EMBA Career Services Increase: Report


Wharton EMBA and MBA students prepare to tour a flour mill outside Kigali, Rwanda - flickr.com

Wharton EMBA and MBA students prepare to tour a flour mill outside Kigali, Rwanda – flickr.com

“Career services? We don’t need no stinkin’ career services.”

For years, this was seemingly the executive MBA’s mantra. And who could argue? Most EMBA students had already moved into the management ranks. They juggled employees, families, and mortgages – and had previous little time. They wanted to move up and land bigger salaries, not start over with a different company. Why would they need someone to review their resumes or coach them on interviews?

Times are changing. In a study released Nov. 13, the Executive MBA Council (EMBAC) reported a surge in schools’ career services offerings. Among survey respondents, more than 92% of Executive MBA (EMBA) programs now offer career services. Another 72% provide executive coaching, up from 58% in 2011. In addition, 95% of surveyed programs integrated an alumni event for EMBA students, an increase of nearly 17% over two years ago.

These results were part of EMBAC’s 2014 Membership Program Survey. EMBAC – whose members include Wharton, MIT, The University of Chicago, Columbia, London Business School, and INSEAD – received surveys back from 285 members, a 92% response rate.


Historically, some EMBA programs have been hesitant to offer career support to students, worried that it might upset employers who were footing the bills. Michael Desiderio, executive director of EMBAC, agrees that declining employer sponsorship has elevated the value of the career center. “Everyone used to be fully funded. Now they’re about 25% fully funded, so they’re sharing the burden,” Desiderio tells Poets & Quants. “The expectation has changed with students having skin in the game.”

Michael Desiderio

Michael Desiderio

However, Desiderio cites other factors at play. For starters, he points to the differing roles of career services centers in full-time and EMBA spaces. In the latter, centers deliver services like executive coaching, career coaching and mentoring. “The executive [student] is more focused on “how can I advance my career in my current company?” “How can I climb the ladder?” EMBA centers are designed to help students execute those moves, according to Desiderio. “[They’re] not . . . lining up 400 students to interview with a PricewaterhouseCoopers for a frontline junior consulting job.”

Centers are also customizing their formulas to cater to EMBA students. For example, entrepreneurs are increasingly migrating to EMBA programs. One draw for entrepreneurs, from Desiderio’s experience, is coaching that helps them become better executives. While full-time students plumb alumni networks for jobs, EMBA students often mine them for guidance in workplace challenges. With MBA programs touting the full-time and executive degrees as the same, many centers are beefing up their EMBA services to ensure equal treatment of both groups.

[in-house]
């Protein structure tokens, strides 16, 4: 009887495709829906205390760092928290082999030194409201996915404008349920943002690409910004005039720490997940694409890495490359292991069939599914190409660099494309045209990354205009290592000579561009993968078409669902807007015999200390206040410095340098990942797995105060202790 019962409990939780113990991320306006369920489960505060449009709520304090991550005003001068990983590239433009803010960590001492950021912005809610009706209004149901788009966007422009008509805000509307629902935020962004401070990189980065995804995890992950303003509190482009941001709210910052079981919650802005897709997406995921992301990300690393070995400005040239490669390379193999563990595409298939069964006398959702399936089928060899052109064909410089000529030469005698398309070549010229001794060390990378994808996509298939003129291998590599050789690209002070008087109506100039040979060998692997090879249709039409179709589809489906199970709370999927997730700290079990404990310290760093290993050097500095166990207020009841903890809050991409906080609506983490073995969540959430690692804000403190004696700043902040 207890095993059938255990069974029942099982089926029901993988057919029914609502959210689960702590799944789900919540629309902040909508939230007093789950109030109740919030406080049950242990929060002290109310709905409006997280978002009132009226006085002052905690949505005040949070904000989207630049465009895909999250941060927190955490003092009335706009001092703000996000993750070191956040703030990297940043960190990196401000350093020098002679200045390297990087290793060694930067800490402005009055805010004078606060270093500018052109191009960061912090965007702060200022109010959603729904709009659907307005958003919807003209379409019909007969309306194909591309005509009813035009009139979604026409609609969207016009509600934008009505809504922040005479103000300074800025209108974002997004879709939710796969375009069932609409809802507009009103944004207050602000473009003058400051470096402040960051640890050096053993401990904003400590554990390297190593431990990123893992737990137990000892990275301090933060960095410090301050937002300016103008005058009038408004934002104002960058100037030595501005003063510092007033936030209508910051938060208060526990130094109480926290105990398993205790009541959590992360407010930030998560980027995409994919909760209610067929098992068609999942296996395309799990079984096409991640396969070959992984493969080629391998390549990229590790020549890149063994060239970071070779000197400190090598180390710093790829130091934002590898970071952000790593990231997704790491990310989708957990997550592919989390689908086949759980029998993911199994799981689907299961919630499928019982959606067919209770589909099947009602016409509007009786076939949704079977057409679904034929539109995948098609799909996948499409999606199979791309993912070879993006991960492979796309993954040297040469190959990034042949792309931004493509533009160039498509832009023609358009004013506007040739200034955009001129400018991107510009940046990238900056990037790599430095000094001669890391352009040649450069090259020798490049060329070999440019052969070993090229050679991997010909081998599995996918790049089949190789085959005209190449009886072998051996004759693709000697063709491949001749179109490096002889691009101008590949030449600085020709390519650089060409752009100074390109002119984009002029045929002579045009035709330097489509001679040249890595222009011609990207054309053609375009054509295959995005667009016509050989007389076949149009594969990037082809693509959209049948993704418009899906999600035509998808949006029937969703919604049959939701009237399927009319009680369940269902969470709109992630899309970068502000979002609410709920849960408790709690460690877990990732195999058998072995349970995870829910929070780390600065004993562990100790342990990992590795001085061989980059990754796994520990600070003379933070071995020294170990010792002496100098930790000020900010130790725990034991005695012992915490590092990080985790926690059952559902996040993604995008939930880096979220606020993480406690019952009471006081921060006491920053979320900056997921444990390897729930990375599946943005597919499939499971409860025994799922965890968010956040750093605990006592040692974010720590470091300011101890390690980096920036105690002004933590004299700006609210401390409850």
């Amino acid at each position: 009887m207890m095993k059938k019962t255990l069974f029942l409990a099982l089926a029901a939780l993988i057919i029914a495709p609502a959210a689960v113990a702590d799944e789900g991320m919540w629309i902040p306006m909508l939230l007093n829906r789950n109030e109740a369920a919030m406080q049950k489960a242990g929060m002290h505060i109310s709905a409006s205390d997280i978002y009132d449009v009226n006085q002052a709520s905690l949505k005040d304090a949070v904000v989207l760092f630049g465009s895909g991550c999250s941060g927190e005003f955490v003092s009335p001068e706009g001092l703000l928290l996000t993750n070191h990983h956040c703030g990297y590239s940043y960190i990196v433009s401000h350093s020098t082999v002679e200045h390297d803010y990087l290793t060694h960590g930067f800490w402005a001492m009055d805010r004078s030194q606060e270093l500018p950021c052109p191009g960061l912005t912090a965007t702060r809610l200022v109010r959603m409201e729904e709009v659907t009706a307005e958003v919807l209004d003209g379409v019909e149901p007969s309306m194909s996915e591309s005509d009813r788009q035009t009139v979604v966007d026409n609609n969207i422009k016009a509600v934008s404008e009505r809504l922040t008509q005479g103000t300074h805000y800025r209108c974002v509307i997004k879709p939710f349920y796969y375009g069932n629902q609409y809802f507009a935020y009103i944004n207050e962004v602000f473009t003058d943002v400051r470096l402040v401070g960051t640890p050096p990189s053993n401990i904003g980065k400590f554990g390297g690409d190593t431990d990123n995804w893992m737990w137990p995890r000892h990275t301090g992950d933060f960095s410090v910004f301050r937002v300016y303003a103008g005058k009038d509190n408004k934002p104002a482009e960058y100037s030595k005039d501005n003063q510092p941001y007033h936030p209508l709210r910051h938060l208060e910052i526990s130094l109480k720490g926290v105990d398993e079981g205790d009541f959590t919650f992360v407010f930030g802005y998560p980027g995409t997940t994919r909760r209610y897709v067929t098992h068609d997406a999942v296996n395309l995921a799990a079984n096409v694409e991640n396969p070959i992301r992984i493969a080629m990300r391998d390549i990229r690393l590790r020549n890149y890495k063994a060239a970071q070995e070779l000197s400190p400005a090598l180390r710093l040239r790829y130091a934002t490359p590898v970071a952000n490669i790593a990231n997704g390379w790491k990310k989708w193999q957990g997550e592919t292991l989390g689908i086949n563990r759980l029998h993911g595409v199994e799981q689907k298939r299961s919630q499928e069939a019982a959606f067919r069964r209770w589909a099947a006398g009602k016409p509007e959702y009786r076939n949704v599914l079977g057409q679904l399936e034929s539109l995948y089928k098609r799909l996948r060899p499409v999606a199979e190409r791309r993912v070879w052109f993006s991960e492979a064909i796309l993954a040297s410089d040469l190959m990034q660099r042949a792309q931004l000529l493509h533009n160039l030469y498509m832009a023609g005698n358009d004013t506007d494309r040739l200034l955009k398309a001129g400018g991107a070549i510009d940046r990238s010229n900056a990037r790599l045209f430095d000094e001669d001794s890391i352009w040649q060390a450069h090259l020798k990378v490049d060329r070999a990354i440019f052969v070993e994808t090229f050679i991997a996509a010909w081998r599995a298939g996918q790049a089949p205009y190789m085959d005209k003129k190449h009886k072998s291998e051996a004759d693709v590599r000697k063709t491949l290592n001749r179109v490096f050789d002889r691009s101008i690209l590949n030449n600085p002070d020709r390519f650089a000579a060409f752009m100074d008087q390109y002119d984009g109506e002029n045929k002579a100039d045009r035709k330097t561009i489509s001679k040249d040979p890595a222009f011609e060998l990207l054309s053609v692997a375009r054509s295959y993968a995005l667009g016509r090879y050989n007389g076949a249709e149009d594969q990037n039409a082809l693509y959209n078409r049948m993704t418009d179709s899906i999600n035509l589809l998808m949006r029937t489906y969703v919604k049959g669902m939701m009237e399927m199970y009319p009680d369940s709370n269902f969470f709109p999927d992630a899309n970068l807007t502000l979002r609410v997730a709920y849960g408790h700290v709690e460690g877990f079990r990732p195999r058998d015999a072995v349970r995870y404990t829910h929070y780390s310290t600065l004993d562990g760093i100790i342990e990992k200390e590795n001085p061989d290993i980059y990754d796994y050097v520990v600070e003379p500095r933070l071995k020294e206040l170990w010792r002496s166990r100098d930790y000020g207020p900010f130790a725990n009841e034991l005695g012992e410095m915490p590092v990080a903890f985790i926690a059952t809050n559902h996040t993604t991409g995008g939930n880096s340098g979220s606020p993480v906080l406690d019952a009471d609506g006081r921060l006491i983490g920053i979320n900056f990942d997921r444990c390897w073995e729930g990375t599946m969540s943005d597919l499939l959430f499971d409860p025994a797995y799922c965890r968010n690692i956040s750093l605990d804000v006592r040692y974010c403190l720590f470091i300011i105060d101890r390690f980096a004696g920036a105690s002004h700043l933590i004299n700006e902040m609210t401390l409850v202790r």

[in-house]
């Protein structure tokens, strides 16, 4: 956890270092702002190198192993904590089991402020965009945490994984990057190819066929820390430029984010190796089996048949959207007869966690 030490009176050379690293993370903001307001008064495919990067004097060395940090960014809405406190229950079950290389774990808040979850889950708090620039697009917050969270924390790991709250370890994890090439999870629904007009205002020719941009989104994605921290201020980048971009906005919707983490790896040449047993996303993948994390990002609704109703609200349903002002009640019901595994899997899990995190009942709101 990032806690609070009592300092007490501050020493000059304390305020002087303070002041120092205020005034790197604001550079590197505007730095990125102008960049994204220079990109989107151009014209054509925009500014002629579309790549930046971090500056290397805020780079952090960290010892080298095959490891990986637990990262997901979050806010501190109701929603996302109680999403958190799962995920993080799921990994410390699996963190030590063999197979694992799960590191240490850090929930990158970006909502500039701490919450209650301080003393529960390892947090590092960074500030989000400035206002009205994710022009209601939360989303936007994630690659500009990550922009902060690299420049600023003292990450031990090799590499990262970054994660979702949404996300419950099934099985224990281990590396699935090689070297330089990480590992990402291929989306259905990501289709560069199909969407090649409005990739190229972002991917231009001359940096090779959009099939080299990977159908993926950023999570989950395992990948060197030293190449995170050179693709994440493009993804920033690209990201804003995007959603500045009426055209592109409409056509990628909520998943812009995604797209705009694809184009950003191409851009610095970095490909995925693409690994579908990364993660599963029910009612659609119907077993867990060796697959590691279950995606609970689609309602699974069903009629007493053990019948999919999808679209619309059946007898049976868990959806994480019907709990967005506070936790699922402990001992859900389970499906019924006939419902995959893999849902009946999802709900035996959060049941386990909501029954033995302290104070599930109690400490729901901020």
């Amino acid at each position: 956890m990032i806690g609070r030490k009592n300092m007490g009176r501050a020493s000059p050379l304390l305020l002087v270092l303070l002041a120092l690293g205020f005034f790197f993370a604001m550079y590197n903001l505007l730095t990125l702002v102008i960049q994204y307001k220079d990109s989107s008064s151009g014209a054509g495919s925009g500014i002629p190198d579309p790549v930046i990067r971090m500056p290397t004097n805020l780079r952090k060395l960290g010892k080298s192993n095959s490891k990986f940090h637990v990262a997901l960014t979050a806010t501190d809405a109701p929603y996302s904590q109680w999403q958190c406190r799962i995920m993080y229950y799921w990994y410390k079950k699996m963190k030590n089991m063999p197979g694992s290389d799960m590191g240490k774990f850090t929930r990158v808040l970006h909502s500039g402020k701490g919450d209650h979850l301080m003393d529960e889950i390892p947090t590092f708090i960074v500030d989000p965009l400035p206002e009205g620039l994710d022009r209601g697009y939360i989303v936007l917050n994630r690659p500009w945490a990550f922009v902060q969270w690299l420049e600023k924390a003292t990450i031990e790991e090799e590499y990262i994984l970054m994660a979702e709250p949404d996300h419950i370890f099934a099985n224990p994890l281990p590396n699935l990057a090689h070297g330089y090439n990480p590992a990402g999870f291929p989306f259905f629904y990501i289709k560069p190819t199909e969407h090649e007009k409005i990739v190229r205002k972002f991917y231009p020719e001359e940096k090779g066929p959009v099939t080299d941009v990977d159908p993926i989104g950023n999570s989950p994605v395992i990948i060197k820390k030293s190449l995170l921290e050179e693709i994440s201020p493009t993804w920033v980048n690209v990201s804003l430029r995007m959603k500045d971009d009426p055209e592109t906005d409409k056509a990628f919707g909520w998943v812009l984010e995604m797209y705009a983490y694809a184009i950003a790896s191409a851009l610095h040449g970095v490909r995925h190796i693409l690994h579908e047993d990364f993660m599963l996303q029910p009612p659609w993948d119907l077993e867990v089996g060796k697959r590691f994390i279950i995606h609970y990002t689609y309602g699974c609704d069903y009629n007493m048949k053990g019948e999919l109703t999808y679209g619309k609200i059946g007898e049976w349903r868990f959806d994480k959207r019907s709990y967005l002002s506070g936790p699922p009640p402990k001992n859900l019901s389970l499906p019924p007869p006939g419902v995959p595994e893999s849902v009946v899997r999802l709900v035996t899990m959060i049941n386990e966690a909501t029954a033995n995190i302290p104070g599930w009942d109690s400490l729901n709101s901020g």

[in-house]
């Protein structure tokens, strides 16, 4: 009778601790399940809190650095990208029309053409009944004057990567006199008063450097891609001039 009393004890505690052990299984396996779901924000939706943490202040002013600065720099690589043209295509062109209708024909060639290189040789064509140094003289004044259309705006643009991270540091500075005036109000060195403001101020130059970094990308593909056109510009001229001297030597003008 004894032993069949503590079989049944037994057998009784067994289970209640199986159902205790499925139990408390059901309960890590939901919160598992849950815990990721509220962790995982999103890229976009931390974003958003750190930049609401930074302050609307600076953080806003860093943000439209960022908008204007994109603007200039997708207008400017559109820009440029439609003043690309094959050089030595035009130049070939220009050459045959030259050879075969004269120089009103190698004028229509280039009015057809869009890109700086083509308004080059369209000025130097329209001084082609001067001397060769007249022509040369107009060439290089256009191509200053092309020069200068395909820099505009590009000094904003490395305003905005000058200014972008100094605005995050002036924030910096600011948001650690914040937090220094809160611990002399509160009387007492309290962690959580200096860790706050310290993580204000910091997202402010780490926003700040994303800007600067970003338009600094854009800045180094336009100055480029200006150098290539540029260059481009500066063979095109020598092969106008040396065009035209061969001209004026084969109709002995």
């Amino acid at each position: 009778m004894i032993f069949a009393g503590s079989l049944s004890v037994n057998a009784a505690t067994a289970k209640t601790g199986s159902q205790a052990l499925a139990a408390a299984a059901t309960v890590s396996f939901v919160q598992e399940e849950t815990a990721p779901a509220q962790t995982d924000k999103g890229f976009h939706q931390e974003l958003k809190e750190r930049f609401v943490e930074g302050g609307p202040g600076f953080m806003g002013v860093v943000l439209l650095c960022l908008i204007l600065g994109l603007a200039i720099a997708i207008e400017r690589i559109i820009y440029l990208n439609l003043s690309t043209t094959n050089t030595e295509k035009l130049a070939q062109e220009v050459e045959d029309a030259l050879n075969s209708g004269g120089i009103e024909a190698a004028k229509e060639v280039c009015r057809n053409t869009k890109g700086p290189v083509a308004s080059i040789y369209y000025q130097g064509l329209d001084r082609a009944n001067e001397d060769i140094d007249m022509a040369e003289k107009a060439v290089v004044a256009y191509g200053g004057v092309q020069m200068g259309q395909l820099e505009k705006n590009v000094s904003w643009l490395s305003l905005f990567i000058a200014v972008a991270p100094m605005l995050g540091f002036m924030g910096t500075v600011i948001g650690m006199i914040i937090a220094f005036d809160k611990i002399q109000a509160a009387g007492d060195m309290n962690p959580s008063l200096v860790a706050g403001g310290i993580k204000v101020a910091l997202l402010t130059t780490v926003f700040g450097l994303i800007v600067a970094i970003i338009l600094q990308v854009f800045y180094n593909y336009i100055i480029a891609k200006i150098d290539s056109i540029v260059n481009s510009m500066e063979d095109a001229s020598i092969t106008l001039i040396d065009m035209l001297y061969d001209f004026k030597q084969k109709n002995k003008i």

What’s more, many centers have discovered that job hunting skills for some EMBAs have atrophied, in spite of their value for mid-career businesspeople. “Some folks are coming back to formal school after 15 to 17 years away,” Desiderio observes. Some have spent years in the same job with the same company. “They may not have interviewed or updated their resume in [a very long time].”

As a result, they’re ill-prepared to capitalize on internal openings since they’ve never had to develop these skills. “There’s still a segment that doesn’t do these things religiously,” Desiderio warns. And that’s particularly true of career shifters, professionals looking to move into a different departments or functional areas.Many people when feeling stalled never leave the work they are doing and continue to do it despite them not liking it. This is a bad way of working as this even hinders personal growth.


Many EMBA programs are turning to financial support as an enticement to professionals. EMBAC’s survey found that 53% of programs now offer scholarships and fellowships.  At the same time, the percentage of self-funded students decreased 1.4% to 39.8% in 2014. Partial sponsorship also rose 0.9% to 35.6% in 2014, with full scholarship inching up 0.6% to 24.6 this year. Overall, total program costs increased by roughly 2%, from $73,401 in 2013 to $74,883 in 2014.

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